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My Lords, I entirely agree. I congratulate the noble Lord, Lord Fowler. We have just witnessed a smash-and-grab raid. As five years ago, the Chancellor has treated the licence fee as a piggy bank. The director-general has had no alternative but to look cheerful about it, and all the while the Murdoch press gleefully gets government exclusives. I share the disappointment expressed by Rona Fairhead in her letter to the Chancellor last week about there having been no public debate at all about the licence fee. I think the CMS Secretary’s former colleagues on the Select Committee will be astonished, too.
Despite this, there are still major uncertainties. A Perry report recommendation to decriminalise could have an impact of £200 million. The CPI settlement now also appears conditional. We now at least have a debate going forward about the scope of activity of the BBC and the appropriate form of governance for the BBC, but the Secretary of State for CMS and the Chancellor seem to be in disagreement about whether the BBC should continue with popular programming. There is much talk of the BBC’s online presence but, as the example of Channel 4 shows, younger audiences are increasingly migrating to the internet, catch-up and streaming for television consumption.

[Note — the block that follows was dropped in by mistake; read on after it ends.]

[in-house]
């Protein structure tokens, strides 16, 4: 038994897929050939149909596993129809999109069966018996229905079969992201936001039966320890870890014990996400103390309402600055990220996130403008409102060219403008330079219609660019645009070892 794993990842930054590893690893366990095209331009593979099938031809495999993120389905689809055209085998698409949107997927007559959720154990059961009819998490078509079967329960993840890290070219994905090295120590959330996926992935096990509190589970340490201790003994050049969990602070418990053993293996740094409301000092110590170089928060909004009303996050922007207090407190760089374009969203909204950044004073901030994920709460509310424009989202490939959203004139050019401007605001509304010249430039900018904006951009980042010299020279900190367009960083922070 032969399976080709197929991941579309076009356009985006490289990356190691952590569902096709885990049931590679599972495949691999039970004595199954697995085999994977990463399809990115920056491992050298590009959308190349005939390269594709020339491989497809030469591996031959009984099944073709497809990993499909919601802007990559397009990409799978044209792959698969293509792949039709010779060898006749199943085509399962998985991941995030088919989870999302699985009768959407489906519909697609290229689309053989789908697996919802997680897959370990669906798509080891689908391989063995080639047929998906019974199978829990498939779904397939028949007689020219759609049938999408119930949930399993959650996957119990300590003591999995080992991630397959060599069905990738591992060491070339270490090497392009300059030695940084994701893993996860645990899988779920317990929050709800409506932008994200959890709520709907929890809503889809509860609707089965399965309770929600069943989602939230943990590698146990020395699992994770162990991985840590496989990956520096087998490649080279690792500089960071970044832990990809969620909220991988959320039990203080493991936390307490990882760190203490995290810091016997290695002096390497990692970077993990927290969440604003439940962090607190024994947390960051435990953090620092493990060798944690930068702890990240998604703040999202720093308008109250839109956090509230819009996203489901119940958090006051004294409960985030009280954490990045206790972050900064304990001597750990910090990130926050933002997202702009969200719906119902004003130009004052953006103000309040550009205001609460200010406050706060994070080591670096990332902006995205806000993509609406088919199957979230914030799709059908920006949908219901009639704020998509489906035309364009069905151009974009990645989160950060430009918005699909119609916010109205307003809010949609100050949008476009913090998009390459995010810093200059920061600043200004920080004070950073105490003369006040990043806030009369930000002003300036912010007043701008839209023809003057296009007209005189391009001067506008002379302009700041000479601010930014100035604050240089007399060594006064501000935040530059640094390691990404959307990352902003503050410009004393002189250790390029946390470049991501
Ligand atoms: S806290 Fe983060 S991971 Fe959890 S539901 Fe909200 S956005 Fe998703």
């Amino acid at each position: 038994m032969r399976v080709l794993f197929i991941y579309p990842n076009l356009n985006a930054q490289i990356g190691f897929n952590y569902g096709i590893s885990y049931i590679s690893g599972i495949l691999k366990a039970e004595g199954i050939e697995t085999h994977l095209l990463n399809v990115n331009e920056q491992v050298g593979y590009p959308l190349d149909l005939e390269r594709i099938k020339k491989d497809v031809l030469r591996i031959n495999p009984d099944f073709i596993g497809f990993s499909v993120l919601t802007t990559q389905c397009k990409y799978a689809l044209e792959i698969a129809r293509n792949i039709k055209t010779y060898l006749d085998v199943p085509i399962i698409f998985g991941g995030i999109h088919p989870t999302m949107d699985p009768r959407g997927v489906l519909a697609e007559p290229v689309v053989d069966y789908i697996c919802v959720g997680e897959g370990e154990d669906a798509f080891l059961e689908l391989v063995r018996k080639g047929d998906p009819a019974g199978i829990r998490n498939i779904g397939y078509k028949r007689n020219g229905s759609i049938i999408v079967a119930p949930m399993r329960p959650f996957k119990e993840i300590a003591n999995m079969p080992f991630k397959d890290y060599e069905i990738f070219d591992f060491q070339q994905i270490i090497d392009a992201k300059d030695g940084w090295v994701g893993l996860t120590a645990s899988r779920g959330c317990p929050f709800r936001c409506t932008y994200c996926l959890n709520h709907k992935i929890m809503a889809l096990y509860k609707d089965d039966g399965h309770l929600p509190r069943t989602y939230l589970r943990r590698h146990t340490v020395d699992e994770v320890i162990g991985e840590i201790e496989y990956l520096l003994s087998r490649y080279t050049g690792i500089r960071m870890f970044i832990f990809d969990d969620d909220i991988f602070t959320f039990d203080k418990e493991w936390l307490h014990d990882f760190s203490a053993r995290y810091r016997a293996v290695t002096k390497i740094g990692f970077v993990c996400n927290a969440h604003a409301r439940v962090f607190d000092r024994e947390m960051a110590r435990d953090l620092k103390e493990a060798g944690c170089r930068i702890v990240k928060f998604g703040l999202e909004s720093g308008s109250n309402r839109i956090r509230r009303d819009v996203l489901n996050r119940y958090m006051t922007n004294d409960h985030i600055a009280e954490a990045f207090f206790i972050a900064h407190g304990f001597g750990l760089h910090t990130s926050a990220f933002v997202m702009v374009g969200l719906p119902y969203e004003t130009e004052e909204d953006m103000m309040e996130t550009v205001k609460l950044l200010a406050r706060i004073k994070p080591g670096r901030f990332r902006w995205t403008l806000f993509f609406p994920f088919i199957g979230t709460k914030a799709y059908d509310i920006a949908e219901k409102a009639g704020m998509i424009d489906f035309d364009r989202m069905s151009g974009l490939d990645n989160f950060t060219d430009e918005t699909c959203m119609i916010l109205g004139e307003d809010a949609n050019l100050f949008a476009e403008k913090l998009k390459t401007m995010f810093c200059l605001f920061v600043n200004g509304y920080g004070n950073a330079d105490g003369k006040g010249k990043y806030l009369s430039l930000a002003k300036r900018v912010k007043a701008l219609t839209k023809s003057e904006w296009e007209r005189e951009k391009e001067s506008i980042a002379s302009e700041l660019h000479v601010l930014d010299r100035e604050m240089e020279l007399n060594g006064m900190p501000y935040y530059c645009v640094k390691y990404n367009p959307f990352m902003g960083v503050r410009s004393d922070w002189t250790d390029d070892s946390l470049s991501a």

There are issues to be discussed, in particular whether the BBC should or could move to a publisher broadcaster model. On the trust, my colleagues and I have never felt that the current structure properly resolves the issues of responsibility for the regulation, governance and management of the BBC. Like the CMS Select Committee, I would favour handing responsibility for regulation, including service licences, to Ofcom, as well as the existing responsibility for the public value test. We must have an open debate, and I ask the Minister: is the Green Paper on track for this week?